October 25th, 2017 | Sleep & Customer Satisfaction
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For some, it seems that no matter how much sleep they get each night, they still wake up tired. Whether they get their recommended eight hours’ sleep or not, these unfortunate sleepers always wake up tired, and then feel constantly tired throughout the day. For some, it seems that no matter how much sleep they get each night, they still wake up tired. Whether they get their recommended eight hours’ sleep or not, these unfortunate sleepers always wake up tired, and then feel constantly tired throughout the day.

Over in the US, recent research* by YouGov showed that a significant number of Americans don’t feel fully rested for most of the week. This study indicated that 40% of respondents wake up once, twice or three times a week feeling poorly rested, while 38% said they felt poorly rested four or more days a week.

Here in Australia, waking up grumpy seems to be a common problem, with data collected** internationally from smartphone application Sleep Cycle showing that Australians’ mood when waking up ranked 83rd out of the 91 countries tracked, coming in at 57.42%.

This could be related to the fact that Australians report a general lack of good quality sleep, with the Sleep Health Foundation’s 2016 Sleep Health Survey*** showing that 33-45% of Australian adults complain of having inadequate sleep, either in duration or quality.

While poor quality sleep certainly has its negative side effects for the individual sleepers who endure it, getting a bad night’s rest may also have a much wider effect on the economy.

TEMPUR research**** links productivity at work with tiredness among workers, showing that workers who slept for six hours or less a night were notably less productive than those who managed to get around seven or eight hours’ sleep.


Enduring tiredness throughout the day certainly seems to be a problem. So, if you often find yourself wondering, why do I wake up tired?, why do I feel this tiredness all the time? or simply, why am I always tired?, this could be the time to uncover the possible reasons behind it.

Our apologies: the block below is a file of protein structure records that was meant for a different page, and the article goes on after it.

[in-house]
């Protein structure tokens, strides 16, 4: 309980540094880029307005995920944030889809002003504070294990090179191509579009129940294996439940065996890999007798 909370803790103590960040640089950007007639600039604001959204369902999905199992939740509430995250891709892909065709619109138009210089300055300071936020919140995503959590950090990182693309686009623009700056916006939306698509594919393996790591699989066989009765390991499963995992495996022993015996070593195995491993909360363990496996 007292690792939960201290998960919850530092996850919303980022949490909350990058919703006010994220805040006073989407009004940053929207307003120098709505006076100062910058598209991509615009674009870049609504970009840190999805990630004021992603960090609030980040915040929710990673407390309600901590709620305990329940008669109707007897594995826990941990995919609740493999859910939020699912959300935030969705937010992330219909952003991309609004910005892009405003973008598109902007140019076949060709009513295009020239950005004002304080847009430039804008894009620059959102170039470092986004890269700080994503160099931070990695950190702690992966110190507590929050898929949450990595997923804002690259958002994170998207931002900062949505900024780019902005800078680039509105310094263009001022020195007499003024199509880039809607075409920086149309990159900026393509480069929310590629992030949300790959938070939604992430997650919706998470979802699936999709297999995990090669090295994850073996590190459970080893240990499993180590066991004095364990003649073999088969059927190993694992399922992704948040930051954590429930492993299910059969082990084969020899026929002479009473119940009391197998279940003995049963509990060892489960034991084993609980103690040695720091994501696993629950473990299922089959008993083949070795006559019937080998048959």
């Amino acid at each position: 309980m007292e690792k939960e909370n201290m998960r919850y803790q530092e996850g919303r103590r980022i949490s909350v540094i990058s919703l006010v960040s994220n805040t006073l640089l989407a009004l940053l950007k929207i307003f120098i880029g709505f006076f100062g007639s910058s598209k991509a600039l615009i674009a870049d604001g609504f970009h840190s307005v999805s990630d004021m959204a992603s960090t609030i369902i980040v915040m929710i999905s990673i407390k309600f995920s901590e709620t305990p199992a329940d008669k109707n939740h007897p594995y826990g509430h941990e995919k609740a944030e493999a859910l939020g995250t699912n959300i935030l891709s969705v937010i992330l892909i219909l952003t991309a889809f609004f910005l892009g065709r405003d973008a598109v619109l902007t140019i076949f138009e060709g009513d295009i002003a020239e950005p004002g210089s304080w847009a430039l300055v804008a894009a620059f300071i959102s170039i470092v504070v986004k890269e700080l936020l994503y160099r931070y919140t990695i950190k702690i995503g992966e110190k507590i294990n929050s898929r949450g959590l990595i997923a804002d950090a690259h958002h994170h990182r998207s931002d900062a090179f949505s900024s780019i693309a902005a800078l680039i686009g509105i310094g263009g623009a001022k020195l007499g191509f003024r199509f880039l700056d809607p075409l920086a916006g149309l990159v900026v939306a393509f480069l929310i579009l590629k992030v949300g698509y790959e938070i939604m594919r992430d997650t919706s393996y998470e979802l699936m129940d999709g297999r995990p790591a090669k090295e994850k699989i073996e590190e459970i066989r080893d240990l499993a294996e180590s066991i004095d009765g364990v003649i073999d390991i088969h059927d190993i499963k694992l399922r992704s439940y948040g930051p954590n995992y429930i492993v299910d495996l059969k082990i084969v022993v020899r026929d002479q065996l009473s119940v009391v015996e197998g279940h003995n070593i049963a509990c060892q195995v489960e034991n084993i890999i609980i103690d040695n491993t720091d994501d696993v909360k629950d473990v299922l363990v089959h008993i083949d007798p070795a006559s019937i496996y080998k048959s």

Sleep experts have uncovered a number of reasons behind this feeling of waking up tired, with the most common factors relating to disturbed sleep, and the way that getting too little or too much sleep can affect sleep cycles.


While we may not notice that our sleep is disturbed through the night, suffering disturbed sleep can often result in that feeling of waking up tired, even when we get our recommended amount of sleep.

Most us move a little as we sleep, turning over and settling in a different position throughout the night. However, too much of this tossing and turning may prevent you from staying in a deep-sleep state, a state that is essential to feeling well-rested when you wake up.

Disturbed sleep caused by too much movement in bed can be triggered by any number of factors. These can include:

  • Discomfort on Sleep Pressure Points: Sleeping on a mattress that doesn’t provide the support or comfort levels you need may cause you to move around in your sleep as your body unconsciously tries to find a more supported, comfortable position.